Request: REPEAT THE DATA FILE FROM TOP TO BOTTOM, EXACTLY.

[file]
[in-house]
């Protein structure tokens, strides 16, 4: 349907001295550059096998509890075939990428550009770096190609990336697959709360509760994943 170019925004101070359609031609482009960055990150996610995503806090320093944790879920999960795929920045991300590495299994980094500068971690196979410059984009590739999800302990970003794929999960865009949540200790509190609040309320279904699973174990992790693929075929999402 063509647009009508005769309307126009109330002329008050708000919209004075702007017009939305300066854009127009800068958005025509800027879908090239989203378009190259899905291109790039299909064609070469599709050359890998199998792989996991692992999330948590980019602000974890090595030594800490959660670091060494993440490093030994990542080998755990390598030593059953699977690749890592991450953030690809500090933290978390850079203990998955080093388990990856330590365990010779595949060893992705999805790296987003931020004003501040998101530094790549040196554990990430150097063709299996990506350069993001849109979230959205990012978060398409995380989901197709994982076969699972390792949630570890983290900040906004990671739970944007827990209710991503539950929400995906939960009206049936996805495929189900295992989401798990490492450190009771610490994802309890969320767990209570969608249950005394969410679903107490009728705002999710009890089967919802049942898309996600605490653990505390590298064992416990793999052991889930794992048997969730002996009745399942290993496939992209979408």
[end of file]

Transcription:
[in-house]
């Protein structure tokens, strides 16, 4: 349907001295550059096998509890075939990428550009770096190609990336697959709360509760994943 170019925004101070359609031609482009960055990150996610995503806090320093944790879920999960795929920045991300590495299994980094500068971690196979410059984009590739999800302990970003794929999960865009949540200790509190609040309320279904699973174990992790693929075929999402 063509647009009508005769309307126009109330002329008050708000919209004075702007017009939305300066854009127009800068958005025509800027879908090239989203378009190259899905291109790039299909064609070469599709050359890998199998792989996991692992999330948590980019602000974890090595030594800490959660670091060494993440490093030994990542080998755990390598030593059953699977690749890592991450953030690809500090933290978390850079203990998955080093388990990856330590365990010779595949060893992705999805790296987003931020004003501040998101530094790549040196554990990430150097063709299996990506350069993001849109979230959205990012978060398409995380989901197709994982076969699972390792949630570890983290900040906004990671739970944007827990209710991503539950929400995906939960009206049936996805495929189900295992989401798990490492450190009771610490994802309890969320767990209570969608249950005394969410679903107490009728705002999710009890089967919802049942898309996600605490653990505390590298064992416990793999052991889930794992048997969730002996009745399942290993496939992209979408």